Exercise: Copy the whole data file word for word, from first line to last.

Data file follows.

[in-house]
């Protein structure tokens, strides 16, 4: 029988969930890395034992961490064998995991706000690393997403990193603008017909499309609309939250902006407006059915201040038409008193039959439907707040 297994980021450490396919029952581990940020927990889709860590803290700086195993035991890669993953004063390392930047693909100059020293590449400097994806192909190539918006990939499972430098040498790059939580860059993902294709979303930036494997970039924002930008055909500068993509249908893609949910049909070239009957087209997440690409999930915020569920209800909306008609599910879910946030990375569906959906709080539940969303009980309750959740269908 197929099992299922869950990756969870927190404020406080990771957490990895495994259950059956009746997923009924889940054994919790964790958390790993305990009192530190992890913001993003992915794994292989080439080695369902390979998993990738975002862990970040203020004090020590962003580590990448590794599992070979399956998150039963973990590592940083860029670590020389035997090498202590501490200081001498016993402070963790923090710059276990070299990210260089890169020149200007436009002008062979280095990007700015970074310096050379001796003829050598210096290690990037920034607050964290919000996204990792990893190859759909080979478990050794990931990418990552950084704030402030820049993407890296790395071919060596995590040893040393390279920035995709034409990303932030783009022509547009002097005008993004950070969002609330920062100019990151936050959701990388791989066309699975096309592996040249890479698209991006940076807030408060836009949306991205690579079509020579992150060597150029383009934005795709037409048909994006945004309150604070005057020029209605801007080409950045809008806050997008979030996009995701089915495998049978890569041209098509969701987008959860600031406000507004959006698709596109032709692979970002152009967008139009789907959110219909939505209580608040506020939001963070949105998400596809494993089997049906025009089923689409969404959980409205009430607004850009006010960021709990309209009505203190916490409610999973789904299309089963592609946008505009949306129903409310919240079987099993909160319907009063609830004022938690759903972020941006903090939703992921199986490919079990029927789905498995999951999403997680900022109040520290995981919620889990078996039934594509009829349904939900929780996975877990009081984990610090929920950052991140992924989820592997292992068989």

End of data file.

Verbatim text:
[in-house]
């Protein structure tokens, strides 16, 4: 029988969930890395034992961490064998995991706000690393997403990193603008017909499309609309939250902006407006059915201040038409008193039959439907707040 297994980021450490396919029952581990940020927990889709860590803290700086195993035991890669993953004063390392930047693909100059020293590449400097994806192909190539918006990939499972430098040498790059939580860059993902294709979303930036494997970039924002930008055909500068993509249908893609949910049909070239009957087209997440690409999930915020569920209800909306008609599910879910946030990375569906959906709080539940969303009980309750959740269908 197929099992299922869950990756969870927190404020406080990771957490990895495994259950059956009746997923009924889940054994919790964790958390790993305990009192530190992890913001993003992915794994292989080439080695369902390979998993990738975002862990970040203020004090020590962003580590990448590794599992070979399956998150039963973990590592940083860029670590020389035997090498202590501490200081001498016993402070963790923090710059276990070299990210260089890169020149200007436009002008062979280095990007700015970074310096050379001796003829050598210096290690990037920034607050964290919000996204990792990893190859759909080979478990050794990931990418990552950084704030402030820049993407890296790395071919060596995590040893040393390279920035995709034409990303932030783009022509547009002097005008993004950070969002609330920062100019990151936050959701990388791989066309699975096309592996040249890479698209991006940076807030408060836009949306991205690579079509020579992150060597150029383009934005795709037409048909994006945004309150604070005057020029209605801007080409950045809008806050997008979030996009995701089915495998049978890569041209098509969701987008959860600031406000507004959006698709596109032709692979970002152009967008139009789907959110219909939505209580608040506020939001963070949105998400596809494993089997049906025009089923689409969404959980409205009430607004850009006010960021709990309209009505203190916490409610999973789904299309089963592609946008505009949306129903409310919240079987099993909160319907009063609830004022938690759903972020941006903090939703992921199986490919079990029927789905498995999951999403997680900022109040520290995981919620889990078996039934594509009829349904939900929780996975877990009081984990610090929920950052991140992924989820592997292992068989």